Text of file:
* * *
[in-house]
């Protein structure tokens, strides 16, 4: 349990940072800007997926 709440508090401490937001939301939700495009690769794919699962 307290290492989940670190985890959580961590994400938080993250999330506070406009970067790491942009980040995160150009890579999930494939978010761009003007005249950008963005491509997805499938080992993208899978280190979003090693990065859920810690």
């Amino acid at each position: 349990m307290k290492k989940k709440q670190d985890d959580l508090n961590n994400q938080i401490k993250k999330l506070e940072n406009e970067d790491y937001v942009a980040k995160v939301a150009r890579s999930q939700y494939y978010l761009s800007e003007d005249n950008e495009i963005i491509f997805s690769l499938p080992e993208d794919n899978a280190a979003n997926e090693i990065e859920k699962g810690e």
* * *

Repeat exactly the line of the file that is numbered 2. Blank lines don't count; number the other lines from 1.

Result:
């Protein structure tokens, strides 16, 4: 349990940072800007997926 709440508090401490937001939301939700495009690769794919699962 307290290492989940670190985890959580961590994400938080993250999330506070406009970067790491942009980040995160150009890579999930494939978010761009003007005249950008963005491509997805499938080992993208899978280190979003090693990065859920810690």